Former officer alleges harassment
Former female ASU police officer has filed discrimination lawsuit
by Amanda Keim
published on Tuesday, February 24, 2004
Jenna Russell dreamt of becoming a police officer since she was 6. She proved to her father that a woman could attain that goal when she graduated near the top of her police class.
But now that she has come forward with the story of harassment she said she received as a female police officer with ASU police, she knows no police department is likely to hire her again, she said.
Russell resigned from the department in October 2003 after what she alleges was more than a year of harassment and mistreatment. She filed a sexual retaliation and discrimination suit against ASU police with the Equal Employment Opportunity Commission Jan. 26.
ASU Cmdr. John Sutton said the department had been served with a notification to a claim by the commission.
Russell originally was hired as an officer for ASU West in August 2002 after being a reserve officer in the Goodyear Police Department.
“I chose ASU because I wanted that family atmosphere [in the department],” Russell said.
Russell first faced problems when completing field training at ASU West in October 2002. She said that her field-training officer refused to turn off the Howard Stern radio show in the patrol vehicle after Russell repeatedly told him it made her uncomfortable “as a woman.”
After she complained to her sergeant, the department switched Russell’s field-training officer assignment, she said.
Russell said she completed field training with above-ave- rage reviews.
But she said that after her complaints were made, several officers made “snide comments about sexuality.”
One officer allegedly made several comments about Russell’s sex and disregarded her authority when she was the officer in charge. When she tried to confront him about one particular incident, he began yelling and then left his shift, she said.
“If that had been me, I would have been fired the next day,” Russell said.
Superiors ignored Russell’s complaints about the officer’s behavior, she added.
In December, the three ASU campus police departments began to merge into one department. In February, Russell became the first officer assigned to complete an orientation program at the main campus, she said.
Russell said she was told the orientation program would last two weeks, but when she got to ASU Main, she found she would have to complete the same 10-week field-training program she had successfully finished at ASU West a few months earlier.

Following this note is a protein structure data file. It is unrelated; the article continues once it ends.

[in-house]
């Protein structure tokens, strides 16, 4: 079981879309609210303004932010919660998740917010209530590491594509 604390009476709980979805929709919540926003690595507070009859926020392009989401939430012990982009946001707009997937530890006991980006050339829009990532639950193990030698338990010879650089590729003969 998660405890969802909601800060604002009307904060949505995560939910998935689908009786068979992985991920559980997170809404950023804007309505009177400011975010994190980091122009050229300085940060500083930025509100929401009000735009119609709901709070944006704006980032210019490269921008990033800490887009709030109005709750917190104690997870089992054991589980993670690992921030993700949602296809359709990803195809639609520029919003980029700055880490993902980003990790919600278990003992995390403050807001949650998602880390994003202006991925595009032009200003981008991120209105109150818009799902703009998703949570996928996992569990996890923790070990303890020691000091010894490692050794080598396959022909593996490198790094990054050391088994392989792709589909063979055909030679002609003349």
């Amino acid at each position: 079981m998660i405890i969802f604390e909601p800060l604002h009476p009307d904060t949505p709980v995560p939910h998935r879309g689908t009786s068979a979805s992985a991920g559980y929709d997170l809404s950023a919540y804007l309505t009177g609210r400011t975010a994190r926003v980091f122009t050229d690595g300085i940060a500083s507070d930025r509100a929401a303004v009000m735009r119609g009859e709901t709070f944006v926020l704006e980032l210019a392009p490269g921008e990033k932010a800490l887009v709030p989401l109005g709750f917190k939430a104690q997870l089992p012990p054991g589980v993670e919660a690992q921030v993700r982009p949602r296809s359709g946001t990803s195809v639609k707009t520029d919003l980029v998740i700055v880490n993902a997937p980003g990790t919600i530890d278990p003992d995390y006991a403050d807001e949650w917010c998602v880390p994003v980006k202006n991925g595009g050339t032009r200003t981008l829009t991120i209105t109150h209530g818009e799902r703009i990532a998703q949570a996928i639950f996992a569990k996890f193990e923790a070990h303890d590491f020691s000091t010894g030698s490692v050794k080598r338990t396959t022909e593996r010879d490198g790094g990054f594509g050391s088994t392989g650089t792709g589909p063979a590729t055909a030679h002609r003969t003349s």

This time, she passed the program with above-average reviews in seven weeks.
But Russell’s overall field-training evaluation told a different story.
The evaluation was compiled by a sergeant who based the report on an interview with Russell’s field-training officer and written evaluations, Russell said. It said she “had training issues, was insubordinate, did not get along with others and had an attitude problem,” Russell added.
“I couldn’t believe this entire thing was about me,” she said.
When Russell asked her primary field-training officer about the report, he said the evaluation did not reflect what he had told the sergeant.
Despite these problems with the administration, Russell requested a permanent transfer to ASU Main in June 2003.
“The officers I worked with were great,” Russell said. “I love them.
“You rarely have to deal with [the administration] unless there was an issue,” she said.
Russell withdrew her request shortly after the departments merged on July 1. She needed to stay on the graveyard shift at ASU West to accommodate a situation at home, she said.
But instead, ASU West transferred Russell to a daytime shift in August. Russell tried to retain her night shift, but the request was denied.
Even after explaining her situation to superiors and learning another officer with five years of seniority wanted the day shift, Russell’s request was still denied, she said.
ASU police and ASU General Counsel could not comment on specifics of the case due to commission guidelines.
Russell has not hired a lawyer and does not want financial compensation from ASU at this point, she said.
But giving up her career and bringing to light her story will hopefully start to force the department to evaluate its treatment of women, she said.
“I know I’m not going to change the world, but damn it, I’m going to make a dent,” Russell said.